Unraveling Mongolia’s Cashmere Conundrum
Cashmere, a fabric that remained the exclusive domain of European nobility in the 19th century, is now as ubiquitous at fast-fashion retailers at it once was in royal palaces. As a growing global middle class demands more—the market was estimated at $4.7 billion in 2016, according to Bain & Co.—retailers are keeping pace and using quantity to drive down prices. As this story went to print, H&M was selling cashmere sweaters for $20 (on sale), while Uniqlo’s standard price for the item was $80. Not the price tags you expect to see for what’s traditionally been considered the finest of fine fabrics. But then again, are they truly luxe?
The answer, according to Ronnie Lamb, a 30-year textiles industry veteran and cashmere supply-chain consultant, is a resounding no. Any sweater priced in the double digits, Lamb says, is unlikely to be fit for an empress.
The high price is due to the strict guidelines for what constitutes cashmere: The fiber must come from the undercoat of the cashmere goat, indigenous to a tiny portion of northern Asia, as well as be very, very fine—with a diameter one-fifth the size of a human hair. But what’s marketed as cashmere today is often not the real thing, and it’s not uncommon for Chinese herders to crossbreed cashmere goats with bigger species of the animal in hopes of yielding more hair. The result is, predictably, a less fine fiber.
So luxury goods companies have increasingly opted to source their cashmere not from China but rather from its northern neighbor, Mongolia. As a result, that nation’s exports of cashmere garments have nearly tripled from 2009 to 2016, according to a 2017 report by the Mongolia International Capital Corp. (MICC), a regional investment bank.
This increase in demand is both a gift and a curse for nomadic herders, who make up about 50% of the population. Cashmere goats are by far the most lucrative of livestock, but keeping up with booming demand is proving unsustainable. Herders have at least doubled—if not tripled—the size of their flocks over the past decade, says William Danforth, author of the MICC report. The resultant overgrazing, combined with climate change, has led to desertification, seriously endangering the cashmere trade—and with it, the nomadic way of life.
The Mongolian government is ill-equipped to handle the classic tragedy-of-the-commons problem, so private international actors are stepping in. Paris-based Kering Group, which owns brands like Gucci, Yves Saint Laurent, and Balenciaga, is partnering with nonprofits to develop more sustainable models for cashmere production. The group’s focus is educating herders on pasture management and animal welfare, but there is much work to be done further down the supply chain.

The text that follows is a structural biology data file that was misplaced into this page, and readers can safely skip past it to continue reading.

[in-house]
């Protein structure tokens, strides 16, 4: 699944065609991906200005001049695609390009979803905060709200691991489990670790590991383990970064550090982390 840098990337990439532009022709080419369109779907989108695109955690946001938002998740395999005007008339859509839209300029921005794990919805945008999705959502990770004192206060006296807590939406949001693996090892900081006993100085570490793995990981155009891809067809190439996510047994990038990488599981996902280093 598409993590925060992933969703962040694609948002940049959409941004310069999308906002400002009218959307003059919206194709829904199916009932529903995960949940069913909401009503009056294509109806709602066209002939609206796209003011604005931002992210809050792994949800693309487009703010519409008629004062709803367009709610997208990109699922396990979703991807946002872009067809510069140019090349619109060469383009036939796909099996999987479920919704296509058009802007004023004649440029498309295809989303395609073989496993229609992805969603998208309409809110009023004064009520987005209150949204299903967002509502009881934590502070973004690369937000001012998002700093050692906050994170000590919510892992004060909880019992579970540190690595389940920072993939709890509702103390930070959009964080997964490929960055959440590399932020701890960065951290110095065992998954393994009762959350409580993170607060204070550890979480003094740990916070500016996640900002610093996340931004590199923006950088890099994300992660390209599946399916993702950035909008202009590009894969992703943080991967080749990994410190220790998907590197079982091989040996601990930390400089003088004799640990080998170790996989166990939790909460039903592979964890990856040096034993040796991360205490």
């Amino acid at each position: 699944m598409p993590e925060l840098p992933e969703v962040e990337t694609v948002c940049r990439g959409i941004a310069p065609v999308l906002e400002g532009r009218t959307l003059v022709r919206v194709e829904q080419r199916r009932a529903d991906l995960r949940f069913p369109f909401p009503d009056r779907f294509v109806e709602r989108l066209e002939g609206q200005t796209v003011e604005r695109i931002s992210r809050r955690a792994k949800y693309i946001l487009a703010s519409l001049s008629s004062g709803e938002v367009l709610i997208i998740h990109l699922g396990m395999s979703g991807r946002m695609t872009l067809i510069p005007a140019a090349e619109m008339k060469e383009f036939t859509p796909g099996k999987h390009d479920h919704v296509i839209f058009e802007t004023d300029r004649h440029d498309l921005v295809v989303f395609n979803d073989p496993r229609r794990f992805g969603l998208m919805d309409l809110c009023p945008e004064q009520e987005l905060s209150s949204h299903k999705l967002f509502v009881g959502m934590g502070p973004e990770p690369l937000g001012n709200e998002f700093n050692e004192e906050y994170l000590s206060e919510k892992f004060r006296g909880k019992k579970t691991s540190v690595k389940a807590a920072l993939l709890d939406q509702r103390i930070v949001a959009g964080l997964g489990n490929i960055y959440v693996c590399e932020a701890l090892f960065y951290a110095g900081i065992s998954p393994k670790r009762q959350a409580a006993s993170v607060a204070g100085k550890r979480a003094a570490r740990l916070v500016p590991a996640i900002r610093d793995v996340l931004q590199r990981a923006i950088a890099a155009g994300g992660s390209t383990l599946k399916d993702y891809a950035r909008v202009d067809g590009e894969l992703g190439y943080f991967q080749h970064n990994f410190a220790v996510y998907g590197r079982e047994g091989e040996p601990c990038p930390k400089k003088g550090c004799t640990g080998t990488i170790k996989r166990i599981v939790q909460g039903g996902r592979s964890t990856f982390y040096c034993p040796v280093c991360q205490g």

Cashmere manufacturing is a complex ecosystem riddled with middlemen who sell the processed fabric for $150 per kilogram, while herders themselves get only $20 of that. Tackling this particular issue are Matthew Scanlan and Diederik Rijsemus, the cofounders of cashmere startup Naadam. Neither has a background in fashion or textiles—Scanlan worked in finance, Rijsemus in economics—but Lamb, who advises the company, says that has proved to be an asset in the 1,000-year-old industry. “Naadam really is the vanguard there.”
The company was founded in 2014 when American Scanlan decided to pay a visit to his Dutch friend Rijsemus in the Mongolian capital, Ulaanbaatar, where the latter was interning. One day, Scanlan says, the duo hopped in a car with two locals, thinking they would be going to the Mongolian countryside for a weekend; they ended up living with a family of goatherds in the Gobi desert for a month. When they came back West, they made it a mission to help the people who had housed and fed them.
After experimenting with different business models, the two decided the best way to help the herders was to get them more money by streamlining the supply chain and cutting out the agents. Thus, in 2015, Scanlan, the company’s CEO, loaded $2.5 million in loaned cash in the back of an SUV and drove back to the desert. He bought as much cashmere as he could—60 tons—and paid about $35 per kilo (a 75% premium) to get his pick of the best material, betting that by selling direct to consumers at a lower price point, Naadam could compete with industry mainstays like Loro Piana.
That bet looks as if it will pay off: The already profitable company’s revenues are projected to be $20 million this year, a 400% increase over 2016. And the company is ready to scale, Scanlan says, with a plan to raise $5 million to $10 million in venture capital in early 2018. Another signal of success—newcomer Leimere launched in the spring, making the same promise of a leaner supply chain and lower prices. But the competition doesn’t faze Scanlan; in fact he embraces it: “The more successful we are, the more successful our competitors, the sooner we can turn the entire industry upside down.”
A version of this article appears in the Dec. 15, 2017 issue of Fortune with the headline “Unraveling the Cashmere Conundrum.”